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Mathematics LibreTexts

11.E: Sequences, Probability and Counting Theory (Exercises)

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    11.1 Sequences and Their Notations


    1) Discuss the meaning of a sequence. If a finite sequence is defined by a formula, what is its domain? What about an infinite sequence?


    A sequence is an ordered list of numbers that can be either finite or infinite in number. When a finite sequence is defined by a formula, its domain is a subset of the non-negative integers. When an infinite sequence is defined by a formula, its domain is all positive or all non-negative integers.

    2) Describe three ways that a sequence can be defined.

    3) Is the ordered set of even numbers an infinite sequence? What about the ordered set of odd numbers? Explain why or why not.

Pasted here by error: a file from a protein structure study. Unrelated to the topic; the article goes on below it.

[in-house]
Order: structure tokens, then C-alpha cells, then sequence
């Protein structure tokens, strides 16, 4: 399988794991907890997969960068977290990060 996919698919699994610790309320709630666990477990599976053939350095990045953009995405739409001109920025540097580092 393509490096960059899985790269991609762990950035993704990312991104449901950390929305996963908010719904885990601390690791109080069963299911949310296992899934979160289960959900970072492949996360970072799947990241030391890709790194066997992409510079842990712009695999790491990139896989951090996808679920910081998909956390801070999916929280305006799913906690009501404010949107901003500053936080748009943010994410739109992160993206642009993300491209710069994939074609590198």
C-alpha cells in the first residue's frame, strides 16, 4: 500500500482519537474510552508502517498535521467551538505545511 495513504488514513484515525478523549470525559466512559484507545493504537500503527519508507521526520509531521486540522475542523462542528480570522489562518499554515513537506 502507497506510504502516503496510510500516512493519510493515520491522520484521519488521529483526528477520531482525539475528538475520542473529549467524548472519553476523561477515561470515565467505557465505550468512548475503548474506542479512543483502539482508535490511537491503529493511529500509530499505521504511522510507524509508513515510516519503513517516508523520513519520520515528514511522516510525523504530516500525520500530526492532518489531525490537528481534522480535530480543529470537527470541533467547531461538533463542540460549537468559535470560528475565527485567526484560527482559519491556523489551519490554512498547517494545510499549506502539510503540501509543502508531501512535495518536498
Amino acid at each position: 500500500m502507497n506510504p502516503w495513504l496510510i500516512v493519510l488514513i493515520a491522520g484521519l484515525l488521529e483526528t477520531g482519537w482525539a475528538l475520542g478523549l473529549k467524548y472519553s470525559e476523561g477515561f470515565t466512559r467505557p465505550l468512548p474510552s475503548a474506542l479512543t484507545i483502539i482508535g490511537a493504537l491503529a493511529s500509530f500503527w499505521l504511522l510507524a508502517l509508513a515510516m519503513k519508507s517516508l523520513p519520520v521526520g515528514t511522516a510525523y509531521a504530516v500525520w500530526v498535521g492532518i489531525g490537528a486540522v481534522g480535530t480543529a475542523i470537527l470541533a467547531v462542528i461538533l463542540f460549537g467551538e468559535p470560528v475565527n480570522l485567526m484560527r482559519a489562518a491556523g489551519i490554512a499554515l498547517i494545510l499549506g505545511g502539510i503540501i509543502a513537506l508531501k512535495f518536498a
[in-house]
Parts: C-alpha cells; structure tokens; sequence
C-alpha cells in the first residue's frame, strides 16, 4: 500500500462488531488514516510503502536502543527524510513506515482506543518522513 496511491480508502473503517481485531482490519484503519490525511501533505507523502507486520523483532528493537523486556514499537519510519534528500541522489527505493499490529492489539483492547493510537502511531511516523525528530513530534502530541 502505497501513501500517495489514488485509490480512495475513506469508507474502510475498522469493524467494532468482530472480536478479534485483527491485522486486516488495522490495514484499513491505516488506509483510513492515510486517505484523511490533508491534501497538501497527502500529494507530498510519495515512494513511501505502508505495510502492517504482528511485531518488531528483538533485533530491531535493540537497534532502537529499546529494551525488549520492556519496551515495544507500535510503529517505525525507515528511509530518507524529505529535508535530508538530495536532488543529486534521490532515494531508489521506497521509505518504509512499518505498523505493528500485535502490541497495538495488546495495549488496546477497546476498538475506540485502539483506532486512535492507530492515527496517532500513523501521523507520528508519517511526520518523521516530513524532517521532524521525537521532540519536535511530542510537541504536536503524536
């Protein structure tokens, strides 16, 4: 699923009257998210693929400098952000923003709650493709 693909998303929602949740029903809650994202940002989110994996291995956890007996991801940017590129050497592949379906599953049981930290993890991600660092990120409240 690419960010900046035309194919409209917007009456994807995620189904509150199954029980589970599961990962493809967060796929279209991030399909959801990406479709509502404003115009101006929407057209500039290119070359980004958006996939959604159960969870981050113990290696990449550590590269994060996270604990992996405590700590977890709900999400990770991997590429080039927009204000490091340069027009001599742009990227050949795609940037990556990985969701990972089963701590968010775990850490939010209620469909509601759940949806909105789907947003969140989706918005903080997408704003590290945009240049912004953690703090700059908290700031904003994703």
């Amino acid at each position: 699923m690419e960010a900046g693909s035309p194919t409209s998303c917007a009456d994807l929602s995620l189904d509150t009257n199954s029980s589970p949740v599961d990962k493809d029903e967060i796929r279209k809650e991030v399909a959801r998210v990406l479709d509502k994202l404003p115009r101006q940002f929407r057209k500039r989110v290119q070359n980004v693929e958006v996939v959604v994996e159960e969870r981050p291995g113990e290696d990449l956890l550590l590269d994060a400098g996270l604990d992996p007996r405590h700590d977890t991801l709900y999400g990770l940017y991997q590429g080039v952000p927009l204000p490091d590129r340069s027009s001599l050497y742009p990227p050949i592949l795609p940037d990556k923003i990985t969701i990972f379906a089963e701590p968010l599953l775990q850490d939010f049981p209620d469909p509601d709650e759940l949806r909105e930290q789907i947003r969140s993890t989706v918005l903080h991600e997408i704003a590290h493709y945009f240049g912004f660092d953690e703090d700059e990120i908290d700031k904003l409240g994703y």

Yes, both sets go on indefinitely, so they are both infinite sequences.

    4) What happens to the terms \(a_n\) of a sequence when there is a negative factor in the formula that is raised to a power that includes \(n\)? What is the term used to describe this phenomenon?

    5) What is a factorial, and how is it denoted? Use an example to illustrate how factorial notation can be beneficial.


    A factorial is the product of a positive integer and all the positive integers below it. An exclamation point is used to indicate the operation. Answers may vary. An example of the benefit of using factorial notation is when indicating the product It is much easier to write than it is to write out \(13\cdot 12\cdot 11\cdot 10\cdot 9\cdot 8\cdot 7\cdot 6\cdot 5\cdot 4\cdot 3\cdot 2\cdot 1\)


    For the exercises 6-15, write the first four terms of the sequence.

    6) \(a_n=2^n-2\)

    7) \(a_n=-\dfrac{16}{n+1}\)


    First four terms: \(-8\),